Auditing: systematic process of objectively obtaining and evaluating evidence regarding assertions
about economic actions and events to ascertain the degree of correspondence between those
assertions and established criteria and communicating the results to interest users
o Well planned and thorough approach for conducting an audit
o Auditor must objectively search for and evaluate the relevance and validity of evidence
o Auditor compares the evidence gathered to mgmts f/s asserting in order to assess the degree of
correspondence b/w those assertions and established criteria
o Generally accepted accounting principles usually serve as the basis for evaluating mgmts
assertions in the context of a f/s audit
o Communication will vary depending on the type and purpose of the audit, and the nature of the
auditors findings
Attestation: occur when a practitioner is engaged to issue...a report on subject matter, or an assertion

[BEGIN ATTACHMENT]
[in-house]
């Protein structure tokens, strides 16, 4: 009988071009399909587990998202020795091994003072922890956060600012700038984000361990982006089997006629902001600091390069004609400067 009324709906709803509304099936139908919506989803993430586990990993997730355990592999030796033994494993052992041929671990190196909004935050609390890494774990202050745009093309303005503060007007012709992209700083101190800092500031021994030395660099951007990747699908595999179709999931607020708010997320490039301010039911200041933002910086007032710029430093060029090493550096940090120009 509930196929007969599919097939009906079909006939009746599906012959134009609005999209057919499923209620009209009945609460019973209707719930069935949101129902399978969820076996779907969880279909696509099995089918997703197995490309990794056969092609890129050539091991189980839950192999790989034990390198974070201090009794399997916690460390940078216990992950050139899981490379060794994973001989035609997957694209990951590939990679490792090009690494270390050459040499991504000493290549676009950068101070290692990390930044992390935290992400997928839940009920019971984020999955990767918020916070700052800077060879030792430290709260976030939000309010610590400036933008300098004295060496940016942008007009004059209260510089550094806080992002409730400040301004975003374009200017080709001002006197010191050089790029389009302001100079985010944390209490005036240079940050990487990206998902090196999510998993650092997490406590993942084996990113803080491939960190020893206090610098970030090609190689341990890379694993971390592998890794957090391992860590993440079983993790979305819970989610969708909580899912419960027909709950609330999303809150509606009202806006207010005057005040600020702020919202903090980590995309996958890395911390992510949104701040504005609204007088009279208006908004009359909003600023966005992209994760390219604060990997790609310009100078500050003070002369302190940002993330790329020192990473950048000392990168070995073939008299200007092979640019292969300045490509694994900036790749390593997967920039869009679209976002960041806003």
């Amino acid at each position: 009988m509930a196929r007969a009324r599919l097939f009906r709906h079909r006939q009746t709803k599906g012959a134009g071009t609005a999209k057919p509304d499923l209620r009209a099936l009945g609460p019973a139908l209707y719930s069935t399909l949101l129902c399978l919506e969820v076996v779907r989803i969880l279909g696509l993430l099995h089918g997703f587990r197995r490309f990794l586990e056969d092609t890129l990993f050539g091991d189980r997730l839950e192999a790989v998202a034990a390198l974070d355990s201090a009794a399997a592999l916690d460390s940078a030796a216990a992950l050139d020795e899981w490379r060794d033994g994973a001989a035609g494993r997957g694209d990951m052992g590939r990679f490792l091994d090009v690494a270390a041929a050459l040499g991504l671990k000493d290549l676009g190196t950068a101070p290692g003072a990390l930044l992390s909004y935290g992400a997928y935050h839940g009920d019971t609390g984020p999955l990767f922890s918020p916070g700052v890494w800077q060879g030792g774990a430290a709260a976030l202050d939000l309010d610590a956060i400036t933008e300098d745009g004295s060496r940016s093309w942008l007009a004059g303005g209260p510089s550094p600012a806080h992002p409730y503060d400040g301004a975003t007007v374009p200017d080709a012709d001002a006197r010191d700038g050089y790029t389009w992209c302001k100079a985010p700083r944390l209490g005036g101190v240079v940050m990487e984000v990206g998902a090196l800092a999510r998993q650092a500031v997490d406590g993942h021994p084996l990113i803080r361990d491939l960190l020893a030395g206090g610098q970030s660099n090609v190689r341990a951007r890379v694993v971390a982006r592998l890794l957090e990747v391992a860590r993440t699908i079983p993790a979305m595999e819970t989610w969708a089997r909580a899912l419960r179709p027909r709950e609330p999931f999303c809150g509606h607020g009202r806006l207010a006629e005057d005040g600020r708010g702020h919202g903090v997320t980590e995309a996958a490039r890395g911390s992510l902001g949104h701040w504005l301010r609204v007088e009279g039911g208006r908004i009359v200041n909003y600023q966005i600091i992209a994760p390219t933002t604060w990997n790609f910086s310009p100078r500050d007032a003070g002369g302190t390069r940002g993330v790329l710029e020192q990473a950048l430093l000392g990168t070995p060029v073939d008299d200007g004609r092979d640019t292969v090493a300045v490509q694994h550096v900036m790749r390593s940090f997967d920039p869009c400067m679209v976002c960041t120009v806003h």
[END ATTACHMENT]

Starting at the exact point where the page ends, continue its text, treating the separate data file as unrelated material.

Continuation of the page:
about subject matter, that is the responsibility of another party
o Not limited to economic events or actions
o Subject matter can take many forms, including prospective information, analyses, systems and
processes, and even the actions of specified parties
o f/s auditing is a specialized form of an attest service
Assurance: are independent professional services that improve the quality of info, or its context, for
decision makers
o Extending auditors activities to assurance services allows reporting not only on the reliability
and credibility of information but also on the relevance and timeliness of that information
o Making good decisions requires quality information...can be financial or nonfinancial